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Hovering Parents Don’t Need Lectures, They Need a More Equal Nation

A good many of us aging baby boomers are having trouble relating to the “helicopter parents” of our modern age — those moms and pops constantly hovering over their kids, filling their schedules with enrichment activities of every sort, worrying nonstop about their futures.

Back in the middle of the 20th century, baby boomers didn’t grow up like that. We lived much more “free-range” childhoods. We pedaled our bikes far from hearth and home. We organized our own pick-up games. We spent — wasted! — entire summers doing little bits of nothing.

We survived. So did our parents. So why do parents today have to hover so much?

The standard explanation: Times have changed. Yes, today’s parents take a more intense approach to parenting. But they have no choice. The pressures of modernity make them do it.

Economists Matthias Doepke of Northwestern University and Fabrizio Zilibotti of Yale have followed all the debate over helicopter parenting, and they’re not jumping on this blame-modernity bandwagon. If the pace and pressures of our dangerous digital times are driving parents to hover, the pair points out, then we ought to see parents helicoptering across the developed world.

We’re not.

In fact, researchers have found significant differences in parenting styles from one modern industrial nation to another. Parents in some nations today have parenting styles as relaxed as anything aging baby boomers experienced back in the 1950s. In other nations, by contrast, parents seem as intense as today’s helicoptering norm in the United States.

How can we account for these differences?

Doepke and Zilibotti have a compelling explanation. Levels of helicopter parenting, they note, track with levels of economic inequality. The wider a society’s income gaps, the more parents hover.

The two countries most notorious for their helicopter parenting, China and the United States, just happen to sport two of the world’s deepest economic divides. And those more relaxed parenting days of mid-20th century America? They came at a time when the United States shared income and wealth much more equally than the United States does today.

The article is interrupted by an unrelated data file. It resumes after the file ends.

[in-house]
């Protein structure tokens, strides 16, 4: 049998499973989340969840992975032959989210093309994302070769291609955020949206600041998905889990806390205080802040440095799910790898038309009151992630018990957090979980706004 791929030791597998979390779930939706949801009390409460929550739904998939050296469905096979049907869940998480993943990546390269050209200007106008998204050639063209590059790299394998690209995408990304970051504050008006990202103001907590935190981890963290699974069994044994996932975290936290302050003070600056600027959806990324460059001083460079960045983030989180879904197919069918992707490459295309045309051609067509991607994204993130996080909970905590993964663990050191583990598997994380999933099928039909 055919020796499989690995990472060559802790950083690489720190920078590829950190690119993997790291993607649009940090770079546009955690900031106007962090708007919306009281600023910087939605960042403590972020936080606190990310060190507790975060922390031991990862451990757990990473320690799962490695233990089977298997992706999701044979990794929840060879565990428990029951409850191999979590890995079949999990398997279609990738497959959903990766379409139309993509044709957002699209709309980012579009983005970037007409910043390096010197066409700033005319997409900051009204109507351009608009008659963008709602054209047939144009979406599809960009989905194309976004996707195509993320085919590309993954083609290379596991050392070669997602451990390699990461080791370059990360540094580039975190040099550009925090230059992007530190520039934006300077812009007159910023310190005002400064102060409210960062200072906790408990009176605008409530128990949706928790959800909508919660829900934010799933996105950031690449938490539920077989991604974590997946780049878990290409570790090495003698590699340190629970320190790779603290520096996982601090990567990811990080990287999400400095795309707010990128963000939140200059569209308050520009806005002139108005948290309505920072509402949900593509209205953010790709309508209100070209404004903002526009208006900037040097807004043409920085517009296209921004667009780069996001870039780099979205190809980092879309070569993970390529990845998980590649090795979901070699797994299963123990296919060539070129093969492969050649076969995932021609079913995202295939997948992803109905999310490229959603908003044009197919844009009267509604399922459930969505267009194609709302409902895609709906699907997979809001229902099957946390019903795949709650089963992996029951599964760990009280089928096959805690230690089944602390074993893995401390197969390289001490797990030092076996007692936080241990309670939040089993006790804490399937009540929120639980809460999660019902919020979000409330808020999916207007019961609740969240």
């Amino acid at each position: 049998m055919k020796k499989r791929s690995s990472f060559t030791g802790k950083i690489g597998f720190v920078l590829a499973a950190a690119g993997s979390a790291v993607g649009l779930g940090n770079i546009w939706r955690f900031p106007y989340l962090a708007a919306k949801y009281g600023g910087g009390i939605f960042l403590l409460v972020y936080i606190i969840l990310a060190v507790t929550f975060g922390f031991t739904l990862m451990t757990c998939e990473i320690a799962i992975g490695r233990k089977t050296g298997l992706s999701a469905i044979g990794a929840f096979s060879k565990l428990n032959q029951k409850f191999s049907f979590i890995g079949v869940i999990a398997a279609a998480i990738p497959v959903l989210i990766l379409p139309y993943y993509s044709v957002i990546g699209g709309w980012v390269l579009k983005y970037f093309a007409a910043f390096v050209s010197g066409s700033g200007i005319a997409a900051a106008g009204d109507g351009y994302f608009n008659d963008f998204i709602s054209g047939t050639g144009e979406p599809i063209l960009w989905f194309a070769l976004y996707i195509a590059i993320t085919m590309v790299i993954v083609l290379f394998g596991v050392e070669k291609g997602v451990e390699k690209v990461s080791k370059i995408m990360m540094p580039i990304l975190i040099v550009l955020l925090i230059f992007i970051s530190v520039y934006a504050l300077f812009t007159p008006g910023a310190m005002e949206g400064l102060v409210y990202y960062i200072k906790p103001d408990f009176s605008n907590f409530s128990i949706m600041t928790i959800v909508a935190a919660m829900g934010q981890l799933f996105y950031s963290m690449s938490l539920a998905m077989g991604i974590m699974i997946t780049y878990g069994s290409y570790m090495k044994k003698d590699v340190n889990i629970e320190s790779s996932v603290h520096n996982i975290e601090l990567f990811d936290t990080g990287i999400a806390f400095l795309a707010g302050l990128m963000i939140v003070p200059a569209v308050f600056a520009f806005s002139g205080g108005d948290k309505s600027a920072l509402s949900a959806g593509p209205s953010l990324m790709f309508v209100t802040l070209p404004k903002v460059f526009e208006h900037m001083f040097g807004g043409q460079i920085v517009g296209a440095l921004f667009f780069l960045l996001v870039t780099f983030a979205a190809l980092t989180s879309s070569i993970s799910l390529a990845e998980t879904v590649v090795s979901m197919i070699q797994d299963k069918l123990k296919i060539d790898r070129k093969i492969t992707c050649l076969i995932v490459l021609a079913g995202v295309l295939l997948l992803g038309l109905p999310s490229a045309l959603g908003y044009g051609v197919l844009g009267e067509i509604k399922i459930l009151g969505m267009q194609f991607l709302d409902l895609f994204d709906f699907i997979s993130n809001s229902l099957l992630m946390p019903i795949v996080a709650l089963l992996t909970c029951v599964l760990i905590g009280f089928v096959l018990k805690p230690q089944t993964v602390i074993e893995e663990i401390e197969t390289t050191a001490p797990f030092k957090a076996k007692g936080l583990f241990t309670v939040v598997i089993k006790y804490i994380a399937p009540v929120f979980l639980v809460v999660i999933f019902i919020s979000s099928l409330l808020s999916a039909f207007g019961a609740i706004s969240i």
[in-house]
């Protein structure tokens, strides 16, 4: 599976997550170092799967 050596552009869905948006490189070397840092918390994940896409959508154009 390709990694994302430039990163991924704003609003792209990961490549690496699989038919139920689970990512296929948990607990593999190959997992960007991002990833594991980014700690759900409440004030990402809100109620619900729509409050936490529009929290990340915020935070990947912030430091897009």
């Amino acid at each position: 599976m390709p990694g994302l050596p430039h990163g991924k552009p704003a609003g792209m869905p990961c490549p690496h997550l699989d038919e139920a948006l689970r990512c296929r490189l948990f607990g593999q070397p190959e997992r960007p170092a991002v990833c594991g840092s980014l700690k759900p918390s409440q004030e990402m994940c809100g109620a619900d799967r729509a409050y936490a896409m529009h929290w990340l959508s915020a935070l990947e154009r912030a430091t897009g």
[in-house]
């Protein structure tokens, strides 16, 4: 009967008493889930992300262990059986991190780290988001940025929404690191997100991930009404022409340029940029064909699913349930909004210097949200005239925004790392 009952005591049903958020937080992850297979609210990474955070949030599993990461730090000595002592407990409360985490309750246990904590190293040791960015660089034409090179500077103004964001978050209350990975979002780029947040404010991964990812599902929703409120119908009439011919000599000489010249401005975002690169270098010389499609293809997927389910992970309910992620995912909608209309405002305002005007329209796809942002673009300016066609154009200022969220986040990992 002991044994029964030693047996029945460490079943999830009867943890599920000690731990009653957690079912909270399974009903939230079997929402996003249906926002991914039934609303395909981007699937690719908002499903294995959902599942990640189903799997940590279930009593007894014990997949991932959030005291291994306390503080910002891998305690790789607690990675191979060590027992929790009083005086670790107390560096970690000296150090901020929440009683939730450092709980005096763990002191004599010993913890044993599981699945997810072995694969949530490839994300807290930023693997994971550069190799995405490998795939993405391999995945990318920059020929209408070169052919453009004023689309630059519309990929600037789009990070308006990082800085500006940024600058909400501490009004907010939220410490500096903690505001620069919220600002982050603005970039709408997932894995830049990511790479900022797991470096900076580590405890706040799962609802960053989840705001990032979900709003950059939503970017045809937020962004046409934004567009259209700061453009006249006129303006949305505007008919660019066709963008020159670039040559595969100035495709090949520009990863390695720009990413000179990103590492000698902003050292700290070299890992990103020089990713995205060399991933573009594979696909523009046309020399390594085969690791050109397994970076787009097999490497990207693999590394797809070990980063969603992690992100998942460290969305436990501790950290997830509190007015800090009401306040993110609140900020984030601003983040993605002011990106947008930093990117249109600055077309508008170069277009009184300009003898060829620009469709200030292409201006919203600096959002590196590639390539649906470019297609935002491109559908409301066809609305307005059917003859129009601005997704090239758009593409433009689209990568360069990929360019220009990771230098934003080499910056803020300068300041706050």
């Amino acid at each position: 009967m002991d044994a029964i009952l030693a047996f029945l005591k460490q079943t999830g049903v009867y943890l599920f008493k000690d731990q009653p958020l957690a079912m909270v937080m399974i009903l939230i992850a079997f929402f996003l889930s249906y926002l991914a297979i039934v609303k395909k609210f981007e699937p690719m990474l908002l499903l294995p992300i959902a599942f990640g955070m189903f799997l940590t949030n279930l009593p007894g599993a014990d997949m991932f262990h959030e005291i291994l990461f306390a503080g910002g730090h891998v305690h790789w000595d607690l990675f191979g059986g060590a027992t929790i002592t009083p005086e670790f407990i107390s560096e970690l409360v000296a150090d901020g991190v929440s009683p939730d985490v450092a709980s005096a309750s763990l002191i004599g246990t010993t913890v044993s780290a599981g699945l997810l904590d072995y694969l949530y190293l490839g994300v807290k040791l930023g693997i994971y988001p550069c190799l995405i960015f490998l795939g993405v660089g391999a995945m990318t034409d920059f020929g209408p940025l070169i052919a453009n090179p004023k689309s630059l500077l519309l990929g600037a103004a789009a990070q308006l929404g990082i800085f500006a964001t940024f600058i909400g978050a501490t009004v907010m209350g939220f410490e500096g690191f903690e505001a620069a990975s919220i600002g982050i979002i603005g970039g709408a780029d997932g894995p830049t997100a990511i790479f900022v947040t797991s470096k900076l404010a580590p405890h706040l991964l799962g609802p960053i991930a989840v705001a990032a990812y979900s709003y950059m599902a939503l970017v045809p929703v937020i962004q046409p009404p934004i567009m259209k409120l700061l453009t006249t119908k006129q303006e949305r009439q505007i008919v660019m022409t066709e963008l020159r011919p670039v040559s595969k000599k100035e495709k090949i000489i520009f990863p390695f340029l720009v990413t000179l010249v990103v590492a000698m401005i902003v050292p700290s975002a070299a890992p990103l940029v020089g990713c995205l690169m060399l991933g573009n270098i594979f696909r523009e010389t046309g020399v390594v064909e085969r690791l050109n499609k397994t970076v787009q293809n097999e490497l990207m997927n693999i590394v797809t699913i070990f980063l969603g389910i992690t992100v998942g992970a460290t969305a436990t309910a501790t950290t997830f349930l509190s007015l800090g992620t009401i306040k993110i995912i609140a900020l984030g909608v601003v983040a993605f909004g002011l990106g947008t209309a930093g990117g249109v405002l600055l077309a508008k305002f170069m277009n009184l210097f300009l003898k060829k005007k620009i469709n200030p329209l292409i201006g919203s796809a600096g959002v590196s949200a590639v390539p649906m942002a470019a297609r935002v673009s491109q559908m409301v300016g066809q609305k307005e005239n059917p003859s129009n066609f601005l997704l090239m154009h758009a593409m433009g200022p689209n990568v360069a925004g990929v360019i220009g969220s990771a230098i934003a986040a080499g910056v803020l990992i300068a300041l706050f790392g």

What’s going on here? Why should economic inequality have any impact on parenting styles?

In severely unequal nations, the evidence suggests, childhoods have become high-stakes competitions. Only the “winners” go on to enjoy comfortable lives when they grow up. You either make it into the ranks of your nation’s elite or you risk struggling on a treadmill that never ends.

In more equal societies, you don’t have to matriculate at the “best” schools or score a high-status internship to live a dignified life. In societies with income and wealth more evenly distributed, broad swatches of people — not just elites — live comfortably. That leaves parents, as Doepke puts it, “more room to relax and let the kids just enjoy themselves.”

Parents in highly unequal nations can’t afford to relax. They have too much to do. They have to shape their kids into winners. But the competition their children face will always be rigged, because the already affluent in deeply unequal societies have more time and money to invest in that shaping.

Researchers Doepke and Zilibotti call for greater public investments in social services — like quality child care — to narrow the competitive advantage that wealth bestows upon affluent American families.

The investments they recommend would certainly help ease the pressure on working households. Would they be enough to get our parents more relaxed? Not likely, not so long as rewards keep concentrating in the pockets of the few at the expense of the many.

Our helicopter parents, in short, don’t need fixing. Our economic system does.

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Sam Pizzigati writes on inequality for the Institute for Policy Studies. His latest book:The Case for a Maximum Wage  (Polity). Among his other books on maldistributed income and wealth: The Rich Don’t Always Win: The Forgotten Triumph over Plutocracy that Created the American Middle Class, 1900-1970  (Seven Stories Press). 

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